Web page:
Sudanese Christian Woman 'Freed' After Sentenced to Death for Her Faith

( [email protected] ) Jun 23, 2014 01:11 PM EDT
Meriam Ibrahim was sentenced to death by the Sudanese government for failing to renounce her Christian faith. Imprisoned with her 20 month old son, Ibrahim gave birth to a baby girl while in shackles.  The international community responded with force following the sentencing, demanding her freedom. Today, Ibrahim was released from prison and reunited with her husband, Daniel Wani.
Meriam Ibrahim gave birth to a baby girl while imprisoned. (BBC)

Today marks a joyous occasion, as a Sudanese woman sentenced to death for refusing to renounce her Christian faith has been freed from jail, her lawyer told the BBC.

Meriam Yehya Ibrahim, 27, and her two young children reunited with her husband after getting out of custody. An appeals court found that an initial judgment against her was faulty, her lawyer revealed.

"We are very very happy about this - and we're going to her now," Meriam Ibrahim's lawyer Elshareef Ali told BBC Focus on Africa.

"They have released her... she's on her way to home," he said.

Ibrahim was convicted of apostasy, or the renunciation of faith, and sentenced to die by hanging in May while she was eight months pregnant. In addition to the death sentence, the court convicted her of adultery and sentenced her to 100 lashes.

While imprisoned, along with her 20 month old son, Ibrahim gave birth to a girl whom she named "Maya."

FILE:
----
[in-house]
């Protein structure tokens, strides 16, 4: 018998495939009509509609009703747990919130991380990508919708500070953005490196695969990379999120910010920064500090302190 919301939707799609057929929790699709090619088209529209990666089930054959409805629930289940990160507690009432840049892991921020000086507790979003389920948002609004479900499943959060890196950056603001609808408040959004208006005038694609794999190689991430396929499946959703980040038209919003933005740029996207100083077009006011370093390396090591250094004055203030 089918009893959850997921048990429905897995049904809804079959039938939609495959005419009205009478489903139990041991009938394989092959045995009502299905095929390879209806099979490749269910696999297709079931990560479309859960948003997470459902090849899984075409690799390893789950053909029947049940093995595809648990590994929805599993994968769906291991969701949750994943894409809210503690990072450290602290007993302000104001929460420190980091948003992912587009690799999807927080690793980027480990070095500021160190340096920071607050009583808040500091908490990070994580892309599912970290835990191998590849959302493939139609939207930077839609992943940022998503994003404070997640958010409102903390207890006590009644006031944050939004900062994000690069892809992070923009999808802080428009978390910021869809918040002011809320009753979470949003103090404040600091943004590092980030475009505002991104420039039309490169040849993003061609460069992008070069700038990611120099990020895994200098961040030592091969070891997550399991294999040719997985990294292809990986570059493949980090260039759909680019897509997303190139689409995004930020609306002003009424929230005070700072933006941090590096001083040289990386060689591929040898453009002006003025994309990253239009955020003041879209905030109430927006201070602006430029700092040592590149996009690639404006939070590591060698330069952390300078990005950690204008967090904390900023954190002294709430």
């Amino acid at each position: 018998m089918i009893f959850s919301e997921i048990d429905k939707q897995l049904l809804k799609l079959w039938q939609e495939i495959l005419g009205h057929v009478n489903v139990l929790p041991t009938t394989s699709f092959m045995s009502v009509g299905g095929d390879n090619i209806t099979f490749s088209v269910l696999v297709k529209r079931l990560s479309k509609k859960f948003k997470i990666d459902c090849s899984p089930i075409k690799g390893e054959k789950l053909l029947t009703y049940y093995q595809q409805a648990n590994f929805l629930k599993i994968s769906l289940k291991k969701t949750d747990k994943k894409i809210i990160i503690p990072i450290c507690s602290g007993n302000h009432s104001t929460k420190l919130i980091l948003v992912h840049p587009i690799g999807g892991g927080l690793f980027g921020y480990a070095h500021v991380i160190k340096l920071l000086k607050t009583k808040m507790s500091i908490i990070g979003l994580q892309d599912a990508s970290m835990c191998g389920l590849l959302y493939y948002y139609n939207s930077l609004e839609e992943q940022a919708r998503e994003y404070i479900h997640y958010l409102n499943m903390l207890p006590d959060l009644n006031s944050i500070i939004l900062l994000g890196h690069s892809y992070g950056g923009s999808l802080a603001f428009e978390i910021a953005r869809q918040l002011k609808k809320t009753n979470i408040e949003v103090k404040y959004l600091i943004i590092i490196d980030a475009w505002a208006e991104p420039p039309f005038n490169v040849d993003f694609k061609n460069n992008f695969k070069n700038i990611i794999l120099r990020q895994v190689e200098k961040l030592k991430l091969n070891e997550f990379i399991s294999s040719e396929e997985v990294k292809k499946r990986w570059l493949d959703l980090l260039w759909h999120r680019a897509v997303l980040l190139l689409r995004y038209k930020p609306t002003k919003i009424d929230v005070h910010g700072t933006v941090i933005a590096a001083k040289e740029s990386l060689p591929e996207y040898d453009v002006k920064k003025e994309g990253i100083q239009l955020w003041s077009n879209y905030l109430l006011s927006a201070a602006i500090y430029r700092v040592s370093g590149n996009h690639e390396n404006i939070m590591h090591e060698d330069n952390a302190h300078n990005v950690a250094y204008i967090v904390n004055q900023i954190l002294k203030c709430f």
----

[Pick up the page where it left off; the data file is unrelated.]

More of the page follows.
Mr Ali said Ms Ibrahim had shown "extraordinary courage" during her ordeal.

"It's a victory for freedom of religion in Sudan... By Mariam's strong position, we believe that in the future no-one will be subjected to such a trial," he said.

Ibrahim's Christian husband, Daniel Wani, uses a wheelchair and "totally depends on [Ibrahim] for all details of his life," her lawyer said. While his wife was in prison, Wani said he was "just praying," relying on God for his strength.

Now, he's hoping to leave Sudan with his family as soon as possible, BBC reports.

Ibrahim says her father was a Sudanese Muslim and her mother was Ethiopian Orthodox. Her father left when she was 6, and she was raised as a Christian.

The court had warned her to renounce her Christianity by May 15, but she held firm to her beliefs, telling them, "I am, and always have been, a Christian." However, because her father was Muslim, the courts considered her one too, which would mean her marriage to a non-Muslim man is void.

Her original sentence had drawn international condemnation from rights groups and foreign embassies in Khartoum, including those of the United States, United Kingdom and Canada.

.he former Prime Minister Tony Blair called the case a "brutal and sickening distortion of faith".

The US State Department said it was "deeply disturbed" by Ms Ibrahim's sentence, and Hillary Clinton described it as "abhorrent"

David Cameron, Tony Blair, John Kerry and Hillary Clinton all called for her release, and a petition to secure her freedom gathered over 700,000 signatures, and an Amnesty International campaign has followed Ms Ibrahim's story since it emerged last month, while a online petition has received more than 980,000 signatures.

Mr. Wani told BBC that he is extremely grateful for the international community's support and is looking forward to a new life with his family.